Harlan Ellison complained of plagiarism over his stories “Demon with a Glass Hand” and “Soldier” from The Outer Limits being inspiration for James Cameron’s The Terminator. I’ve been playing a lot of the arcade game Robotron: 2084 and it also has a storyline that is very similar to The Terminator. See below:
Ellison might have been one of the first to come up with the idea for robots from the future terminating humans, but there have been multiple projects using this idea. Robotron: 2084 was created by the development studio Vid Kidz for Williams in 1982. Programmed by Eugene Jarvis and Larry Demar. Jarvis also programmed the classic arcade game Defender.
Considering The Terminator didn’t come out until two years later in 1984, the timing of the videogame story seems more likely to have been inspiration for James Cameron than Ellison’s stories on The Outer Limits (“Soldier” first aired September 19, 1964 and “Demon with a Glass Hand” first aired October 17, 1964). Justwatch.com reports as of this writing that seasons 1 and 2 of The Outer Limits original TV series can be watched with ads on the Roku channel. So you could check out these episodes, play a round of Robotron: 2084 on The Internet Archive and compare the storylines to The Terminator.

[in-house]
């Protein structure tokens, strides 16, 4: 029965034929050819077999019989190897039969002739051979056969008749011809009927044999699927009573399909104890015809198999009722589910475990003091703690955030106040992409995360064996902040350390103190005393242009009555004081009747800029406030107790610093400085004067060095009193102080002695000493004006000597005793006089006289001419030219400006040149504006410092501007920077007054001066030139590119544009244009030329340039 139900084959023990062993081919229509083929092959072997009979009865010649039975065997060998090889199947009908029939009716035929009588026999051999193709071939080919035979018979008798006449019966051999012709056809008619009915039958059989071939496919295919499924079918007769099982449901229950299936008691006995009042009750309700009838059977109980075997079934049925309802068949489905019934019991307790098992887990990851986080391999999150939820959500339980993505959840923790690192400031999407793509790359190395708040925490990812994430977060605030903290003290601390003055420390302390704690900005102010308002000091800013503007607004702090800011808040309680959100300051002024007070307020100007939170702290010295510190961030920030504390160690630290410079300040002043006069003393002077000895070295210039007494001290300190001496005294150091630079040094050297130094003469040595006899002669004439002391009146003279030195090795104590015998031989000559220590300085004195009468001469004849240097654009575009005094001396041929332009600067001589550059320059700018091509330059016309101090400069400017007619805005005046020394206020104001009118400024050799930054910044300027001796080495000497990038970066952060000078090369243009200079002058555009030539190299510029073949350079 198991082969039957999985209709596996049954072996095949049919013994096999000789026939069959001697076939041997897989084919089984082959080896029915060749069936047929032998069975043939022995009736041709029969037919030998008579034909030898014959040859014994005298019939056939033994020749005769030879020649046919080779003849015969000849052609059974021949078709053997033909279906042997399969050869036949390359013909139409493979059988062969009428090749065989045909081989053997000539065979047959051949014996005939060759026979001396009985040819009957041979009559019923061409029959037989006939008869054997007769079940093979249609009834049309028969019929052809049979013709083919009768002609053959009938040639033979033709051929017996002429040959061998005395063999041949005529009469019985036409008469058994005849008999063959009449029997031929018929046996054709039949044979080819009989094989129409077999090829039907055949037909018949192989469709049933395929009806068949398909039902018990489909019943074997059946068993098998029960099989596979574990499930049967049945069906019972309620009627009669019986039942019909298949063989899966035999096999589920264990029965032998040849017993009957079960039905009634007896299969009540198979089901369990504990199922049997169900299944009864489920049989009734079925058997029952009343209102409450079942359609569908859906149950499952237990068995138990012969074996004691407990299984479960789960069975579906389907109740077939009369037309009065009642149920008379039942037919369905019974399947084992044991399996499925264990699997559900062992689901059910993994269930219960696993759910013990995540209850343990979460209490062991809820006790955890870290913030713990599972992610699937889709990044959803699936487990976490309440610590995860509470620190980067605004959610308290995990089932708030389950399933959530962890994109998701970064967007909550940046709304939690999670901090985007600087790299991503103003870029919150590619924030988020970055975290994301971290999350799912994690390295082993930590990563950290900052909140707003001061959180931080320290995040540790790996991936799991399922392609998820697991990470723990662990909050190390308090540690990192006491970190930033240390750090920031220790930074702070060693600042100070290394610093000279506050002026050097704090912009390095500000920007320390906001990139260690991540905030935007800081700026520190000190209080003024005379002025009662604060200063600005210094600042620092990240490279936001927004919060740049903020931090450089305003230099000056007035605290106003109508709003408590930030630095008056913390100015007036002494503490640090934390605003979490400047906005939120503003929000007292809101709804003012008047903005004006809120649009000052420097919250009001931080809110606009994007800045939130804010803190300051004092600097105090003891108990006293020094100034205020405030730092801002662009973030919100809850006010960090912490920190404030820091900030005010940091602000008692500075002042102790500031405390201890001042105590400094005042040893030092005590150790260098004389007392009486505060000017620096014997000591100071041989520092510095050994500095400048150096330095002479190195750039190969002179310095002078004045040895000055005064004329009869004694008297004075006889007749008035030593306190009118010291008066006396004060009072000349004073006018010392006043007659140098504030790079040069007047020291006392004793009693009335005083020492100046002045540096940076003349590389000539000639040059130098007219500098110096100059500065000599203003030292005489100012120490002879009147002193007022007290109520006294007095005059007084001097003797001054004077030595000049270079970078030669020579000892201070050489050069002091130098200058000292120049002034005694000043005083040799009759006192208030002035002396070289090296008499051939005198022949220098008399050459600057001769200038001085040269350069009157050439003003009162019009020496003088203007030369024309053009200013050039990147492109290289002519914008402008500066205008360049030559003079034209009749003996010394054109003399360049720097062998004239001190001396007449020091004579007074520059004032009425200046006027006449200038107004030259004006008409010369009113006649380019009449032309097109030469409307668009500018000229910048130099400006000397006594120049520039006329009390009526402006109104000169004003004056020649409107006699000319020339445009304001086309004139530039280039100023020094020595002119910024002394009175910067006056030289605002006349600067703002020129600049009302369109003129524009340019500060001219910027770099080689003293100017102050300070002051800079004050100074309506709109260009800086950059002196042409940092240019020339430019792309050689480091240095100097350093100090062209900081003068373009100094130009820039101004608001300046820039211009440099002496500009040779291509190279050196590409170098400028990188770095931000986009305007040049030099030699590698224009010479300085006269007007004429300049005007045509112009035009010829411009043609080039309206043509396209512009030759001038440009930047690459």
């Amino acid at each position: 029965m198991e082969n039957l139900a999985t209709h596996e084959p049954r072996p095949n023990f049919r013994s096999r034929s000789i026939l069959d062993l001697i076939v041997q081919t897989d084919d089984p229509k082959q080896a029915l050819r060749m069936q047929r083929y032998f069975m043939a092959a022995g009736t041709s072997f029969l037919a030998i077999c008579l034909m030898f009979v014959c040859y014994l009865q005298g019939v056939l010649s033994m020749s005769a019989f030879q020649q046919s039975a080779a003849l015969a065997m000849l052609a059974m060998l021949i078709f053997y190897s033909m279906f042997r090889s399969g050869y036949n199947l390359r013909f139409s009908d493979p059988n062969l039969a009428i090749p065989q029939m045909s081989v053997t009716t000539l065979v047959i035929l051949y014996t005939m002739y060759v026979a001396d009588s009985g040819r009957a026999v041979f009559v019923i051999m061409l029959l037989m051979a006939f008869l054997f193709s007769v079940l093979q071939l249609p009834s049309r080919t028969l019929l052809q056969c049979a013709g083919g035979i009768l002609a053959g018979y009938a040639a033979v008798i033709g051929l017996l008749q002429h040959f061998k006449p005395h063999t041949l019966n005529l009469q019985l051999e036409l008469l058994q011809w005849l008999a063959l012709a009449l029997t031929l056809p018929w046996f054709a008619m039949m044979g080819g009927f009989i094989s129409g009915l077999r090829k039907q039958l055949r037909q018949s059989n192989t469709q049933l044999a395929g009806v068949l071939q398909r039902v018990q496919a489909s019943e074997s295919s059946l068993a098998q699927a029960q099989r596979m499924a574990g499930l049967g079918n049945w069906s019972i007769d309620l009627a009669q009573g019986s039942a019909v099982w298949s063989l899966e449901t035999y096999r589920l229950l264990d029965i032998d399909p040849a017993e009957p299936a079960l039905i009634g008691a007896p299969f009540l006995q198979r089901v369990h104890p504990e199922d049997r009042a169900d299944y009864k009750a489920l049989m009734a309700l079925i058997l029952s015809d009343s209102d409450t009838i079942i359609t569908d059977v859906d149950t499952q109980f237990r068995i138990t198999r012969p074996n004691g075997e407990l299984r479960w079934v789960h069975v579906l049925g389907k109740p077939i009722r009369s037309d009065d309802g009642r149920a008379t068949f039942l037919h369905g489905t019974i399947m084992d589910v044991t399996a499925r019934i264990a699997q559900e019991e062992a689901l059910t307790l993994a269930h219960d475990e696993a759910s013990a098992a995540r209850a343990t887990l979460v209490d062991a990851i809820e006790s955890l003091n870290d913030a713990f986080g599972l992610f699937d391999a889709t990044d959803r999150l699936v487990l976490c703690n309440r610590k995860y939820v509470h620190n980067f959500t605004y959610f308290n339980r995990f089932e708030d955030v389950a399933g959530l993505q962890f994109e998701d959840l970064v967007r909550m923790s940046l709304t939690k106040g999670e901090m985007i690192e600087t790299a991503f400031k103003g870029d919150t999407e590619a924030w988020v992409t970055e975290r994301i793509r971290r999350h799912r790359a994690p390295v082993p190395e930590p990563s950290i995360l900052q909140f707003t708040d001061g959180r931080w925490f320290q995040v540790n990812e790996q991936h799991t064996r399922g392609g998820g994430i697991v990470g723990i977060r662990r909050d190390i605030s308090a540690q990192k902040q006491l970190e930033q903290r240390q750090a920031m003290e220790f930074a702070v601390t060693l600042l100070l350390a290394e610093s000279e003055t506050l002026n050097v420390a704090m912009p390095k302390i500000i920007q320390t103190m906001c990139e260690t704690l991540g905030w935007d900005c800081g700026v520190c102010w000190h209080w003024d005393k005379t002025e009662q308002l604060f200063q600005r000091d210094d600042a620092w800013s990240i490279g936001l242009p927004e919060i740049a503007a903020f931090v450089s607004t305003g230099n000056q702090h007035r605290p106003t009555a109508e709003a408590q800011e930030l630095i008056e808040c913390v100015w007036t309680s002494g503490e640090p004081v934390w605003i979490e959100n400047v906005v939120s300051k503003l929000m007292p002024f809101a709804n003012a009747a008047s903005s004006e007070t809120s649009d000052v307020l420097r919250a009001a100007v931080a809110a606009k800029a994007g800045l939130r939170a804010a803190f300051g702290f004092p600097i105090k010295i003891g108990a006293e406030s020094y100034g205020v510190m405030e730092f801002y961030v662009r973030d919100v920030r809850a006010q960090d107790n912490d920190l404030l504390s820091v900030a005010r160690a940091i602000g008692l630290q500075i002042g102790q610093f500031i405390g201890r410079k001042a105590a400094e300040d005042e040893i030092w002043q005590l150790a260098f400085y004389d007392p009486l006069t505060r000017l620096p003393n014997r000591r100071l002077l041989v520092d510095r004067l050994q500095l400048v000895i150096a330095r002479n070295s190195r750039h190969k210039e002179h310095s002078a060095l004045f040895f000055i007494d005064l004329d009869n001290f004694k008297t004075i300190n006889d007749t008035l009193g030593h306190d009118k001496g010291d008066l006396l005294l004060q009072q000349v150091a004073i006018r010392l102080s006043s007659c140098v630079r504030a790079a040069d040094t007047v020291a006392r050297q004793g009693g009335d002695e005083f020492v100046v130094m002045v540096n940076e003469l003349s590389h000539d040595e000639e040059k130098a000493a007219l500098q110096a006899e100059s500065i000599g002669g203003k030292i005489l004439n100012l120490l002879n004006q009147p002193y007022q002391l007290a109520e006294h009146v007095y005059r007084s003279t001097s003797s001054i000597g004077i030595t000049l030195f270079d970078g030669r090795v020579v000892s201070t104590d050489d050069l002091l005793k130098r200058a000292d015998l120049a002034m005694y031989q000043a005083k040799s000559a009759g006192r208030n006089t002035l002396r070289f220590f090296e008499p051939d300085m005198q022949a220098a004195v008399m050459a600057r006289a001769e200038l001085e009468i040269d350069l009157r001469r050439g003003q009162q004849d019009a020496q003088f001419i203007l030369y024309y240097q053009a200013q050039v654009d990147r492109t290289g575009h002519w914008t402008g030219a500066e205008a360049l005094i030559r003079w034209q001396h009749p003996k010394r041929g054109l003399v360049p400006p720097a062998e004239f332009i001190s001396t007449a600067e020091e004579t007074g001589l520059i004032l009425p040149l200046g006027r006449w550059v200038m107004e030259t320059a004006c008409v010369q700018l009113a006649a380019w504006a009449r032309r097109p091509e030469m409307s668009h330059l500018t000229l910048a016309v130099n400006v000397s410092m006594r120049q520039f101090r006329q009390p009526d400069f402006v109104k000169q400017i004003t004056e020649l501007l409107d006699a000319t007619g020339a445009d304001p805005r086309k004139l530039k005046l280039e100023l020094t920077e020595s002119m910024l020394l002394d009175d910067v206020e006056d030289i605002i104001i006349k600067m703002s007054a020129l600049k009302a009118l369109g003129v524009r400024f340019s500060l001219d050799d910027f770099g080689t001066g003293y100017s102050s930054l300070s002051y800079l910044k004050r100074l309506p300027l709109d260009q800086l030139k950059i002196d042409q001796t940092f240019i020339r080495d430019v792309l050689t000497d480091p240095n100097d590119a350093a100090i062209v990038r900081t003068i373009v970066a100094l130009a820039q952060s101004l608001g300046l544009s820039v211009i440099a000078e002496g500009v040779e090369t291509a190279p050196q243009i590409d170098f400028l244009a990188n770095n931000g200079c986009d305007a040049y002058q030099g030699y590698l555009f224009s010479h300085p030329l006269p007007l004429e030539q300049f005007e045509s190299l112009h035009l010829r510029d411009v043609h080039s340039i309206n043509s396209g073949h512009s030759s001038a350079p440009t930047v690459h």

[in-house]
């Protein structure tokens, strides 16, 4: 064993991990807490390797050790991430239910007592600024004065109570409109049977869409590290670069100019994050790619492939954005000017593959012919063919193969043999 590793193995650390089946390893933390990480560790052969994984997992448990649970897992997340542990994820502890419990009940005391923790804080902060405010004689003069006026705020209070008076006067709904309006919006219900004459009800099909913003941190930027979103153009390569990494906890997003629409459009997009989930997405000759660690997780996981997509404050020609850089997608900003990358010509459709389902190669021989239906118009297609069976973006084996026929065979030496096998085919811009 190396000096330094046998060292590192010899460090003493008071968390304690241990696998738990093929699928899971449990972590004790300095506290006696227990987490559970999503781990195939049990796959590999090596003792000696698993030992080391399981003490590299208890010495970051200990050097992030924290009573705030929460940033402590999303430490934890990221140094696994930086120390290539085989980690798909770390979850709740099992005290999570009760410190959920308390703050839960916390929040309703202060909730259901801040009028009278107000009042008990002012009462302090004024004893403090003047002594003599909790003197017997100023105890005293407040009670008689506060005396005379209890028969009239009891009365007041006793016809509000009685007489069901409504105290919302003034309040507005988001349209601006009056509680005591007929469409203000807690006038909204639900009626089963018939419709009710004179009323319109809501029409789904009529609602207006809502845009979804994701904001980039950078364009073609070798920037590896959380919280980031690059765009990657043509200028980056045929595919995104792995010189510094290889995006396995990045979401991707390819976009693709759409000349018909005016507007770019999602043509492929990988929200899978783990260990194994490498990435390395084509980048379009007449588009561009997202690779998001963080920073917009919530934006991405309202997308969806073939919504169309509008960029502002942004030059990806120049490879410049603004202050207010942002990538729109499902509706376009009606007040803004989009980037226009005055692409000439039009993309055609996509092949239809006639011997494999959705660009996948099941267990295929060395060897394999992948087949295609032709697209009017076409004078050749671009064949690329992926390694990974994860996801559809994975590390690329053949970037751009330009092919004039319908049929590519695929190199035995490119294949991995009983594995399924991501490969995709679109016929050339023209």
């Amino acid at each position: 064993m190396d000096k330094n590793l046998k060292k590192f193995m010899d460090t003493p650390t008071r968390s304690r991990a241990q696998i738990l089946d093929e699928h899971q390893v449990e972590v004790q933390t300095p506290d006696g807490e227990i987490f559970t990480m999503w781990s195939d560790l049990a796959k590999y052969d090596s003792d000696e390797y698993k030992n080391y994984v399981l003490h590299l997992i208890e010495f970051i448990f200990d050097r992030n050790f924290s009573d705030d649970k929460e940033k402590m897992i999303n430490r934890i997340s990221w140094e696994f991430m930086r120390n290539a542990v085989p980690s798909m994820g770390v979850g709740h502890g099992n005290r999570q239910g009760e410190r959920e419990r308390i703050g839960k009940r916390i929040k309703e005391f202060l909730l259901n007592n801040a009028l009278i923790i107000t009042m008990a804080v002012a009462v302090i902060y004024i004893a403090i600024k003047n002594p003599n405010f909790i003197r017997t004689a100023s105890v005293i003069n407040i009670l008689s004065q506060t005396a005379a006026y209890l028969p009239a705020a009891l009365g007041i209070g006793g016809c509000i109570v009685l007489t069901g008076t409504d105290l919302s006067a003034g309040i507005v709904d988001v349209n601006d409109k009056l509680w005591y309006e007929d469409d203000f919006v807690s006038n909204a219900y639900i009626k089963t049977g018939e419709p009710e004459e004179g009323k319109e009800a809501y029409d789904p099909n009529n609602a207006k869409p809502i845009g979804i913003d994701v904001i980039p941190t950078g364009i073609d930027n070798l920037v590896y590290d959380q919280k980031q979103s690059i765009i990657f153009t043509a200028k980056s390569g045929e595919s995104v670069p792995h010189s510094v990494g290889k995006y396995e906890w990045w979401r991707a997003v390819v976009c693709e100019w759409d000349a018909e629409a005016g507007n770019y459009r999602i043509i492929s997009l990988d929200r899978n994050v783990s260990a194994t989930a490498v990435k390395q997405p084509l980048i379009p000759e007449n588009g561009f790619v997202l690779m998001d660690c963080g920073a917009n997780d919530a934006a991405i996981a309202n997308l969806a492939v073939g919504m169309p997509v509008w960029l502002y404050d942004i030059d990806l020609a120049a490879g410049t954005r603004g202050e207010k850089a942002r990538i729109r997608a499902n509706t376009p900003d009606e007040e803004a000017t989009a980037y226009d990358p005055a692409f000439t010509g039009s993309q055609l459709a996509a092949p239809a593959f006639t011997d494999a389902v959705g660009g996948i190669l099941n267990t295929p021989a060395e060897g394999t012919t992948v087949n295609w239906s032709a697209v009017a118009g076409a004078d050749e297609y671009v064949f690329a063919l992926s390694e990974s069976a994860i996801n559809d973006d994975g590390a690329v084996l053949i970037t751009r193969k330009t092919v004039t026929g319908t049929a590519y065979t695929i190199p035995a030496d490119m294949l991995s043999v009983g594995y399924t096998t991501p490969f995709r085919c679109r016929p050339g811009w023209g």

It should be noted that James Cameron adamantly denies any wrongdoing, claiming it was a “bum deal” according to a quote cited in the Wikipedia entry for Ellison’s story “Demon with a Glass Hand.”
Until recently, I never noticed the storyline for the videogame Robotron: 2084 being similar to what Skynet did in The Terminator. Also, it’s the Kyle Reese like soldier with “super powers” that can battle the robots in the videogame. As for the two Outer Limits episodes, I’ve seen both and do see similarities in those storylines to The Terminator, but it’s possible they are coincidental, not because Cameron enjoyed those episodes and heavily borrowed from them.
Legally it seems that there was agreements with Ellison and he is mentioned in the closing credits of The Terminator. Nothing about Robotron: 2084 is mentioned, but it was enough to make me think with the timing that one might have been more inspirational than the other, simply due to the timing. Not accusing Cameron of anything, of course, but it’s funny that a game I played frequently in the arcades all those years ago and a movie I enjoyed share a similar storyline, even if it is coincidental.
(The word “coin” is included in that word, as in “INSERT COIN” to the videogame — another curious sidenote).